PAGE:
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A Chef's Nightmare; (Open)
Topic Started: Nov 20 2016, 08:23 PM (414 Views)
Iceblock
Survivor
[ *  * ]
((Wayne Cox continued from In A World Of Shit))

He'd made choices.

It had been an offhand thought at the time. He'd been off balance from dealing with Clarice. The other girl there hadn't followed him when he'd left, which was for the best. He would never know exactly what she had wanted. He would never know her name, either. Wayne hoped that if he had ever known it, perhaps heard it in a busy school hallway once, seen her face in passing, that he would never remember it.

Names were all that were read out on the announcements. Just names. Not people unless he knew too much.

He was just a name to somebody out there, too. To most people. Not to his family, but he had disappointed them enough already. Not to his friends, but he had driven most of them away already. So he only wished he was a name to himself. Then it would be easy. Scratch it out. Forget him. Damnatio memoriae.

He paused on the steps, one foot forward, before moving upwards once again. Figured that the one thing he'd gotten right in a long time was a history term that he'd memorized freshman year.

But bring him back from that tangent, bring him back from all the aimless drifting he'd been doing ever since crossing that bridge, and he was here (hating the walls closing in, the stairs that marked the only way down, penning himself in to die so easily, all to make sure that Asha and Dorothy wouldn't think to find him here right now), thinking about the idea that was slowly taking root.

He'd made choices. Bad choices, wrong choices, but despite everything, still choices.

That simple fact had been muddled and confused under everything else that he'd done. Shoved aside by doubts, the fear of death, and that growing sense of disgust in himself. He was a bad person. Naturally. Instinctively. Surrounded by people that were genuinely good, he had let that take over his thoughts and batter away at him.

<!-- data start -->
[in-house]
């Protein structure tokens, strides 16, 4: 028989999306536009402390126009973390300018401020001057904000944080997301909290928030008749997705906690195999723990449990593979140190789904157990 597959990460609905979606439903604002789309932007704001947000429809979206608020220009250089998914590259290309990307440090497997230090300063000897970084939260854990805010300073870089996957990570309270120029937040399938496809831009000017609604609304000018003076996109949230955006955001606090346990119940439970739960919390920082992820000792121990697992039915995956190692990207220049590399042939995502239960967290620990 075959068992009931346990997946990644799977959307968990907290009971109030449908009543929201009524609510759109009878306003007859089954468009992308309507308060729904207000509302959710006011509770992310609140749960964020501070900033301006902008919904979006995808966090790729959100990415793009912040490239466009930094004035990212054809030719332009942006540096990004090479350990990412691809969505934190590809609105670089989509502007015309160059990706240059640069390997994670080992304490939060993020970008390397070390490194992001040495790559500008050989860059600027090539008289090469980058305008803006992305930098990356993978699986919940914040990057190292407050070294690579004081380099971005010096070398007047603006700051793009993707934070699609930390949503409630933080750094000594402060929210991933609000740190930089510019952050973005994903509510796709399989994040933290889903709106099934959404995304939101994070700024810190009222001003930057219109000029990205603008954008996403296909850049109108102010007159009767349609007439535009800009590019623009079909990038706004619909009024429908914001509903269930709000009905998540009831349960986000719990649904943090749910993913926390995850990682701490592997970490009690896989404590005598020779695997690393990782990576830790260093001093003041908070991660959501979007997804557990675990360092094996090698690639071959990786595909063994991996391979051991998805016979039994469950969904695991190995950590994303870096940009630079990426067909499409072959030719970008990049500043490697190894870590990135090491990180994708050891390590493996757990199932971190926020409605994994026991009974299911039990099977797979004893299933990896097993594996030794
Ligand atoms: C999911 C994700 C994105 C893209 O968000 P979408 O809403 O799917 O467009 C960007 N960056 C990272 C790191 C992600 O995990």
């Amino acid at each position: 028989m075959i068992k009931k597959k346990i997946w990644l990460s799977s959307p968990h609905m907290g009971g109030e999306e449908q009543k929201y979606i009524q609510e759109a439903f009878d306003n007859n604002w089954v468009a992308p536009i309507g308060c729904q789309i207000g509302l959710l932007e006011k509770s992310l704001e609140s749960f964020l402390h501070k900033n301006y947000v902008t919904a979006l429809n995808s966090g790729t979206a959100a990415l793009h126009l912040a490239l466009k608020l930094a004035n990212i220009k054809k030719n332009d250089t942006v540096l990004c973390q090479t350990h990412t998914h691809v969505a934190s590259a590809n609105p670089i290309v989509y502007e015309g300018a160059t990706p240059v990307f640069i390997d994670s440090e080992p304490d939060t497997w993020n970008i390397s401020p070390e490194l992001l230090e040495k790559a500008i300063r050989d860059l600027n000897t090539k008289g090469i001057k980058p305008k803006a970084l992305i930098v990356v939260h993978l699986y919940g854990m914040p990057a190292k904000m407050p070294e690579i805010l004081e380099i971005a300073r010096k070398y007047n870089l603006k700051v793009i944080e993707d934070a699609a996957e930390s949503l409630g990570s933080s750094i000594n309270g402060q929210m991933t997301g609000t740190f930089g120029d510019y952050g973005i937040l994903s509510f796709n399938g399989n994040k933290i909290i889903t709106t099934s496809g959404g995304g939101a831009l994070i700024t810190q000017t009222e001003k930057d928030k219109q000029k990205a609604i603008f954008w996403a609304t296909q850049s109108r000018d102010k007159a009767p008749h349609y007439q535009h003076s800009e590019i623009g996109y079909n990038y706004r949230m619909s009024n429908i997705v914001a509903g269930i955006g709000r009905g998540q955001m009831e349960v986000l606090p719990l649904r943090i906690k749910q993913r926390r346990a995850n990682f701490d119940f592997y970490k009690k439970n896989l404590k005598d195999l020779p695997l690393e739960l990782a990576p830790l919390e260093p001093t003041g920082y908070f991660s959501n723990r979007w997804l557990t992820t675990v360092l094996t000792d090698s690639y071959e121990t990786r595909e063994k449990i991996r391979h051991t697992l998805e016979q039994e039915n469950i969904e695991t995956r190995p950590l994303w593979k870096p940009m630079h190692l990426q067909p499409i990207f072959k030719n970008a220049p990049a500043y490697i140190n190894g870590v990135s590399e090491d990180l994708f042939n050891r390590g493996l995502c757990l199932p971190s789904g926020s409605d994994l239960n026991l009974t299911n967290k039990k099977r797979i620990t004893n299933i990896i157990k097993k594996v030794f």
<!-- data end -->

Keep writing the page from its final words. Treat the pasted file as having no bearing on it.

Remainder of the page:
Yet he had known he was responsible for what he'd done, that he'd chosen to do what he'd done. Look at when he'd started out. Stealing. Mugging someone, if not for his stupid luck. It'd been to gain an advantage. That was that term he'd used. Some advantage. Some plan. He was starving. He hadn't been able to steel himself to dig into the supplies he'd stolen. His own stock was almost out.

That was a choice, too. He held himself back.

No applause. Congratulations, he was somehow less of a shit than he could have been, in a way that helped no one and only hurt himself - but absurd as it was, it was starting to be one of his only lifelines.

Leaving what he had stolen for last - a choice. Stealing Asha's bag - a choice. Lying to Asha, to Dorothy, to Clarice a day later, right to their faces, treating them like they didn't deserve to be treated - all choices. Even if he would always fail, always fall back to selfishness and thievery and treason, he had the power to choose. Always.

He rolled that around in his mind for a while, wondering why that seemed so important all of a sudden, and then he found himself at the top of the stairs. He opened the door in front of him, the expression on his face hardening as soon as the world came back into view, his hand slipping to his hip.

Another sword. Great.

"Hey," he said.
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Iceblock
Survivor
[ *  * ]
Wayne repeated her words slowly, his eyes never leaving her sword.

"What I want from you?"

The words certainly made sense. But at the moment, the question itself was baffling to him.

Another thought came to him, that his back was still exposed where he stood in the doorway. He shrugged. Moved a few steps to the side, his hand still ready to draw his knife at any moment. For now, at least this confusion was better than having a cause for actual concern.

"I just came up here. How would I even be looking for you?"